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Will new laws give federal cybercops too much power?

Will new laws give federal cybercops too much power?


Critics say the bills are about surveillance not security

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Last year, a single strain of malware was responsible for credit card breaches at Target, Home Depot, and more than 1,000 other US companies, with damages totalling hundreds of millions, if not billions of dollars. In many cases, the companies involved didn't know about the threat until it had been alive in their systems for months. For many industry observers, the most painful point is the timing: If the industry had raised the alarm when the first warning signs surfaced, the worst of the damage could have been averted.

That idea seems to have gotten Washington's attention. In February, President Obama signed an executive order to promote information sharing on cyberthreats, and a new crop of information-sharing bills in Congress look to clear the path even further. Last week, the House of Representatives passed the Protecting Cyber Networks Act, which would establish new sharing guidelines and liability protections, and the Senate is expected to take up the bill in the coming weeks. At the same time, many see PCNA and other bills like it as an unprecedented intrusion into otherwise neutral networks — what Ron Wyden described as "a surveillance bill by another name." While most researchers still see themselves as engineers, there's a growing fear that these new measures will turn them into detectives.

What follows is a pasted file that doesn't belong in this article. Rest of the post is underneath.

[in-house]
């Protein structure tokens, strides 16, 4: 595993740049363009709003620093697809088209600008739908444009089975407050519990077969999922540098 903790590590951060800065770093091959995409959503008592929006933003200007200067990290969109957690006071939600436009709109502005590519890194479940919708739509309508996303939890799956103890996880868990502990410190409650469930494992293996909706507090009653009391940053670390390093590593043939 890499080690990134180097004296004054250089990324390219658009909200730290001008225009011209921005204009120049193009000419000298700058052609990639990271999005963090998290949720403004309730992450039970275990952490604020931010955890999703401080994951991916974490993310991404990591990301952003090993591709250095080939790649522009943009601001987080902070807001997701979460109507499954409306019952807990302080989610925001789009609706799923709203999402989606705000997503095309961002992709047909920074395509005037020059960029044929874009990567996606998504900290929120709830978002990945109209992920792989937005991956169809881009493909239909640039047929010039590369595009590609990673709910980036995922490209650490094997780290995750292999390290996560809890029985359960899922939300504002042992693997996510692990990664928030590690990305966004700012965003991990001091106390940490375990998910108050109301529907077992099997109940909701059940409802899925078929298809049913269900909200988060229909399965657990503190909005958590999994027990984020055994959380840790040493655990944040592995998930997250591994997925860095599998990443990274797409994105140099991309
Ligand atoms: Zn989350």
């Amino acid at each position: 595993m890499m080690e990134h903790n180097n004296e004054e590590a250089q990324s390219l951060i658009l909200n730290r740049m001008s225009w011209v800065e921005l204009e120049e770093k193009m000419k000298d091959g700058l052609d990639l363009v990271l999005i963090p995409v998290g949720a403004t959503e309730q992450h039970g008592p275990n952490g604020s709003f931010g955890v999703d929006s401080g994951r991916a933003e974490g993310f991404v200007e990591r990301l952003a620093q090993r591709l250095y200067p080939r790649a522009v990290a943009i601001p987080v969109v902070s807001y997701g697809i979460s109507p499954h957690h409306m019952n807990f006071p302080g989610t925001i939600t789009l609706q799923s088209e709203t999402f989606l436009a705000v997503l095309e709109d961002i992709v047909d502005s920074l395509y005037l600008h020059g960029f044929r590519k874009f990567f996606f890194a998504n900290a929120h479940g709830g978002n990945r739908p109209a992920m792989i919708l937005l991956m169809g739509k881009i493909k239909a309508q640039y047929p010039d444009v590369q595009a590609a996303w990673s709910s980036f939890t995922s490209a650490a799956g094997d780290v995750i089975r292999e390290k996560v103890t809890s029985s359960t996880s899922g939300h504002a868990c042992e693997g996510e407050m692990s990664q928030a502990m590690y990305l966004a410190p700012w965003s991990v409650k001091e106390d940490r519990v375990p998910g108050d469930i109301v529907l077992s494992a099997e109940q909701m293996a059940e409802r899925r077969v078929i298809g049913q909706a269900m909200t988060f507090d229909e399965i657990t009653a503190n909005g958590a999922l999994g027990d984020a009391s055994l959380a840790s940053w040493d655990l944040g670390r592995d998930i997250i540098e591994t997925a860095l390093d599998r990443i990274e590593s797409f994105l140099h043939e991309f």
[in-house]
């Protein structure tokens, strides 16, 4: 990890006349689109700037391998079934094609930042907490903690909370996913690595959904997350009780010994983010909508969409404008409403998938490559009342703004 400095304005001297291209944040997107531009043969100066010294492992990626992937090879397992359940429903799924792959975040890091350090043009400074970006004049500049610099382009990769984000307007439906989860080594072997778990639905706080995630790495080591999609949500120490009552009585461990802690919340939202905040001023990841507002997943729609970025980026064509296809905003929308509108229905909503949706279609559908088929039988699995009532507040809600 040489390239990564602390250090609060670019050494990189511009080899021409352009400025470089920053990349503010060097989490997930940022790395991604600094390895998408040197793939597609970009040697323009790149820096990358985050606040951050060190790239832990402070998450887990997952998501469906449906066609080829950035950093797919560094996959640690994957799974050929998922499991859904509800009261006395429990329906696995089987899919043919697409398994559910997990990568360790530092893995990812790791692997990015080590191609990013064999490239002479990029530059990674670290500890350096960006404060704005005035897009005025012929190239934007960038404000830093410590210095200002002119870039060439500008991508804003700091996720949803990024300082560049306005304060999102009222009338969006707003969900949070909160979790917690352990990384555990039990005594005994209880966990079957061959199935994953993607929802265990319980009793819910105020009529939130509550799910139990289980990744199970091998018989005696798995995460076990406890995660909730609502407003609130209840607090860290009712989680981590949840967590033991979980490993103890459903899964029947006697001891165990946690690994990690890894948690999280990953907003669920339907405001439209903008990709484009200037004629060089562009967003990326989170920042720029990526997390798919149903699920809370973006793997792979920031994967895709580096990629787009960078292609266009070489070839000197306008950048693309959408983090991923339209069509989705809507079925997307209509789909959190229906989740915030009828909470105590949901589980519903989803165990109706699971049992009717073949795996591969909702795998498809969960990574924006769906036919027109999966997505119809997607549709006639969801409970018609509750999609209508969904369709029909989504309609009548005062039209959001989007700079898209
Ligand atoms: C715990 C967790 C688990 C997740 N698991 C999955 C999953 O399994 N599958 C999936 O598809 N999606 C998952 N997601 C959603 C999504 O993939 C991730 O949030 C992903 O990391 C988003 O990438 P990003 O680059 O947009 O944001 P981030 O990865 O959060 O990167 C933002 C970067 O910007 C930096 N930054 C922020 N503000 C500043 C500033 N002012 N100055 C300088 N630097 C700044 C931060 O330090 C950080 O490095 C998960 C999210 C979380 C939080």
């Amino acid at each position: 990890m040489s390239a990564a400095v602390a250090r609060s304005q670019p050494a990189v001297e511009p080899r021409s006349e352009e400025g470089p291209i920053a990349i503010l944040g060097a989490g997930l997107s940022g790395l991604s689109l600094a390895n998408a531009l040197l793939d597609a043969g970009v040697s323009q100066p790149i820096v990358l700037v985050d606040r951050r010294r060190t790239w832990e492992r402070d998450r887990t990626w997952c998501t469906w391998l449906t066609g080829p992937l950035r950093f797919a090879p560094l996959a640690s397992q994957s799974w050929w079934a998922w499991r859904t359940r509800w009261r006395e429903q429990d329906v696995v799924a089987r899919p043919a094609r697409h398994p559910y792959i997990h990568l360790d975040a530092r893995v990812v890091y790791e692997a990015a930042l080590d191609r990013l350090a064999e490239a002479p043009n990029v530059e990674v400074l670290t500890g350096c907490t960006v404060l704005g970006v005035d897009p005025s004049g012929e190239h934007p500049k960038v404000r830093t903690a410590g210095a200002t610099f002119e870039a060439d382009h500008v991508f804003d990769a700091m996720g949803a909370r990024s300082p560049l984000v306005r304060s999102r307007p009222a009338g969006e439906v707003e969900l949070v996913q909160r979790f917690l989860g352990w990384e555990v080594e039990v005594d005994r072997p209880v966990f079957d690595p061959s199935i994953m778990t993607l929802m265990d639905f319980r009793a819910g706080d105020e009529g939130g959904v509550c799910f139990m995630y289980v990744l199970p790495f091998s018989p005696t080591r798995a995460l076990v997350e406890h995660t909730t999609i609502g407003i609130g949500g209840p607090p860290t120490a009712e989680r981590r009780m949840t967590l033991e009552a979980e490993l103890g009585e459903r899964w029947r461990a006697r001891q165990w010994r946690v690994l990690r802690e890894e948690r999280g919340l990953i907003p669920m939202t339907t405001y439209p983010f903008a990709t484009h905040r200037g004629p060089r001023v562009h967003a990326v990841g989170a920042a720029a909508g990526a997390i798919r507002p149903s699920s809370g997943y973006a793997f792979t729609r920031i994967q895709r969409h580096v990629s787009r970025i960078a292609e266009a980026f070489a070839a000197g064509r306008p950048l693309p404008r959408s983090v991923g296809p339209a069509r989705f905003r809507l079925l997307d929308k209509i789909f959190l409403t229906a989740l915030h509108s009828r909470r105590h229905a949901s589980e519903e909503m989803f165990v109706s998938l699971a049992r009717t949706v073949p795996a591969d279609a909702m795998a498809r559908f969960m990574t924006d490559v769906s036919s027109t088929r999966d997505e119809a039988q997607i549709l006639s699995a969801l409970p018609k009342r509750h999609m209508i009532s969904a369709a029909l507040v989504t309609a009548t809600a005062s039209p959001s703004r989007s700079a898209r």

"A surveillance bill by another name"

The result is one of the more puzzling privacy fights in recent memory, as Congress looks to legally authorize the information sharing that's already taking place, and privacy advocates say the bills in question aren't about sharing information at all. So what's wrong with the way data is shared, and how do the new bills plan to fix it? And more importantly, can they do it without turning network operators into spies?

There's already a lot of information sharing in the cybersecurity world, but it tends to happen on an informal basis, and federal agencies like the FBI are often last on the list. Only a few attackers will be eye-catching enough for a public report, so the rest tend to travel through a patchwork of smaller listservs, each covering a specific issue like DNS security or DDoS mitigation. Rodney Joffe, a senior vice president at Neustar, says he works across dozens of such channels, and the result is effective but overwhelming. "I'm continually dragging my deck chair from one campfire to another," Joffe says. What's appropriate in one channel might be too sensitive for another, and for many of the participants, the sharing ends up happening without official corporate approval. "In many cases, the company doesn't know that there are these backchannels keeping the wheels on the bus," Joffe says.

The information being shared is usually simple — a specific, easily defended attack, or the latest style of phishing email — but getting it to all the right people can be complex, particularly when trade secrets or breach disclosure laws are involved. At its least controversial, the new info-sharing bills are meant to solve that problem, cutting a legal path through the complex web of privacy and disclosure laws.

"The company doesn't know that there are these backchannels keeping the wheels on the bus."